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Title: A Guide For Caregiving: What’s Next? Planning for Safety, Quality, and Compassionate Care for Your Loved One and Yourself Author: Tina Marrelli Assessment: Idea/Concept: Marrelli’s guide to caregiving is comprehensive and informative, offering a bevy of resources and tools for both the caregiver and their loved one in a manner that is clear and understandable. Prose: This book features prose that, while straight-to-the point, is also compassionate in tone. The author’s expertise and devotion is clear, as she advises readers on navigating the many challenges of caring for a loved one’s physical and emotional well-being. Originality: Marrelli’s book is well-researched and highly informed. The author draws on her own extensive experience in home care nursing, offering help and support to individuals feeling overwhelmed or uncertain. Execution: The innumerable resources and tips provided in this work will serve as much-needed guidance for readers embarking on their new roles as caregivers. Source: The BookLife Prize
Tina is interviewed by Leanne Meier, BSN, RN on VoiceAmerica’s Once A Nurse, Always A Nurse program about the importance of self-care for caregivers.
An opportunity to submit articles to the Journal of Community Health Nursing.
Helpful tips for effective and efficient documentation from Tina’s blog with MedBridge Education.
Caregiver Bookclub – In this interview with Today’s Caregiver Editor-in-Chief Gary Barg, Tina discusses the importance of Home Health Aide education and training and the new 3rd edition of Home Health Aide: Guidelines for Care: Instructor Manual
Success with PDGM will revolve around home health clinicians’ compliance with the care planning process. Tina Marrelli and Marie St. Pierre offer expert advice for maximizing success.
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Interim guidance for persons who may have 2019 Novel Coronavirus (2019-nCoV) to prevent spread in homes and residential communities
Holidays can be meaningful, enriching times for both the person with Alzheimer’s disease and his or her family. Help make holiday visits go more smoothly by preparing guests for what to expect during interactions with the person with Alzheimer’s. Explain to guests that the person with Alzheimer’s disease does not always remember what is expected and acceptable. Give examples of unusual behaviors that may take place such as incontinence, eating food with fingers, wandering, or hallucinations. If this is the first visit since the person with Alzheimer’s became severely impaired, tell guests that the visit may be painful. The memory-impaired person may not remember guests’ names or relationships but can still enjoy their company. Explain that memory loss is the result of the disease and is not intentional. Stress that the meaningfulness of the moment together matters more than what the person remembers. For more information, visit Helping Family and Friends Understand Alzheimer’s. Get more holiday hints for caregivers. Share this information with others on social media: #Caregivers: help make holiday visits go more smoothly for people with #Alzheimers disease by preparing guests for what to expect when they get there. Learn how: https://www.nia.nih.gov/health/holiday-hints-alzheimers-caregivers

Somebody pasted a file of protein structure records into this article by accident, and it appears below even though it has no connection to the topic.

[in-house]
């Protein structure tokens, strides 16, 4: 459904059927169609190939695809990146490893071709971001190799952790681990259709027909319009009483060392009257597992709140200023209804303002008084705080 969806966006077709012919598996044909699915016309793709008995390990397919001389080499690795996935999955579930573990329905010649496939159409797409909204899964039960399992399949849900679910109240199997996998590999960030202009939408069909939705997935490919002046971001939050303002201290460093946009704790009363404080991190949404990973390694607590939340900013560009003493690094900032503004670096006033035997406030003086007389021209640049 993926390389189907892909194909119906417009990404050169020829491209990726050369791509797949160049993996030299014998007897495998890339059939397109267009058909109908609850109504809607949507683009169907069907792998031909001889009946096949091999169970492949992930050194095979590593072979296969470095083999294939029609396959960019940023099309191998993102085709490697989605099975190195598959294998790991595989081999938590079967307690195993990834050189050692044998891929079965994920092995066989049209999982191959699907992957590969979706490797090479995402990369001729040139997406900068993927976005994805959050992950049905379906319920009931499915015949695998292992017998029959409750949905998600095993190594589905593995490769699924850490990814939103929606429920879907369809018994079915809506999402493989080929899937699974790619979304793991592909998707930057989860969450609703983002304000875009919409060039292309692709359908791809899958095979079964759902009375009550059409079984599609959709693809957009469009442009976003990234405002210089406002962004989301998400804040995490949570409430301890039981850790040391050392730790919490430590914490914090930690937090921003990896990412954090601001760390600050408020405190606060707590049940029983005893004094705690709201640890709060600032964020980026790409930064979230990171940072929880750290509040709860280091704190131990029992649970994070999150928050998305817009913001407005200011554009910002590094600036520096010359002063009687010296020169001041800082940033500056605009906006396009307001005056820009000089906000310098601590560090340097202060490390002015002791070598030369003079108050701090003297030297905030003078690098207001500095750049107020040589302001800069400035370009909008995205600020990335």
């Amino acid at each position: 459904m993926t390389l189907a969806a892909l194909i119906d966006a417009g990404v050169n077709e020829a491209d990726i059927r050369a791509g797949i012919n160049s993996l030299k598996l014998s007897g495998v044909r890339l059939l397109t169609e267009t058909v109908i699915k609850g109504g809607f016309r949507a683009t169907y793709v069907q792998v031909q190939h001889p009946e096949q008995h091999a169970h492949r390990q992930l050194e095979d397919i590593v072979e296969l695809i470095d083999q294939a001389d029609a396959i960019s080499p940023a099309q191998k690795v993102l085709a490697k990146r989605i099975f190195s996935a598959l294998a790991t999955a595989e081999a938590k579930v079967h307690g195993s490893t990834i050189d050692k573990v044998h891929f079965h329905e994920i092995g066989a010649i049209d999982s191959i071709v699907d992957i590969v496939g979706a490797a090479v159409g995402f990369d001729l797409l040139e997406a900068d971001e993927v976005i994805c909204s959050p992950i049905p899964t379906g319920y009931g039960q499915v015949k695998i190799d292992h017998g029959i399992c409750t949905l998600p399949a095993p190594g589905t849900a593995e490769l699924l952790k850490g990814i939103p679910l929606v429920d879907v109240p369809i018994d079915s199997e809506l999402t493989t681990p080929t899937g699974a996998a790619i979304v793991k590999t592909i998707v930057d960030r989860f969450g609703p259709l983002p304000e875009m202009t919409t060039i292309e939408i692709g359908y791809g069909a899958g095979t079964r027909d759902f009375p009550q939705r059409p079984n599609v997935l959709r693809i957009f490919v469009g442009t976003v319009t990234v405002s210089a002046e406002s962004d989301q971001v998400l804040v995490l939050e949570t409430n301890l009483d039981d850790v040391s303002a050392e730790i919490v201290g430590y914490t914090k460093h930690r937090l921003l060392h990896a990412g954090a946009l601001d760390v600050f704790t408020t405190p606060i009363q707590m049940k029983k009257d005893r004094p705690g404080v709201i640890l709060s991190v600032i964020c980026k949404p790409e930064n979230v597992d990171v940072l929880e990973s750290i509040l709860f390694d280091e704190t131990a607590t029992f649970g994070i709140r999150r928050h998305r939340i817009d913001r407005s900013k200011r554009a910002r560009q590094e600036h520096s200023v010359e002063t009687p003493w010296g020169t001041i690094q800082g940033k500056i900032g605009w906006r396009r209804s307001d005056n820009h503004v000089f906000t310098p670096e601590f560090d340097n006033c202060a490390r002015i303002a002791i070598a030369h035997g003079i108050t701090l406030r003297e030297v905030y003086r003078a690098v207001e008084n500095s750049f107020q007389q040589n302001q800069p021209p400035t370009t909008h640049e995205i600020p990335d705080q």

The CDC provides many informational resources and tools to help older adults and their caregivers prepare for emergencies and disasters.
The National Institute of Nursing Research (NINR) developed the Palliative Care: Conversations Matter® campaign to increase the use of palliative care for children and teens living with serious illnesses. The campaign includes materials to assist health care providers in starting and continuing conversations about pediatric palliative care with their patients and patients’ families.
New FREE Continuing Education from MMWR and Medscape for public health officials and clinicians who treat and manage patients with or at risk for HIV infection including infectious disease physicians, hematologists/oncologists, internists, and other physicians; nurses; and pharmacists.
United Hospital Fund (UHF) has released the first in a series of reports, Difficult Decisions About Post-Acute Care and Why They Matter, based on a year-long project to better understand why hospital discharge planning can fall short despite well-intentioned efforts by hospital staff. The report spotlights the many factors that can hinder informed decision-making by patients and their families and limit post-acute care choices.
The tips provided in this fact sheet will help older adults and their caregivers prepare for disasters.
Too much heat is not safe for anyone. It is even riskier if you are older or have health problems. It is important to get relief from the heat quickly.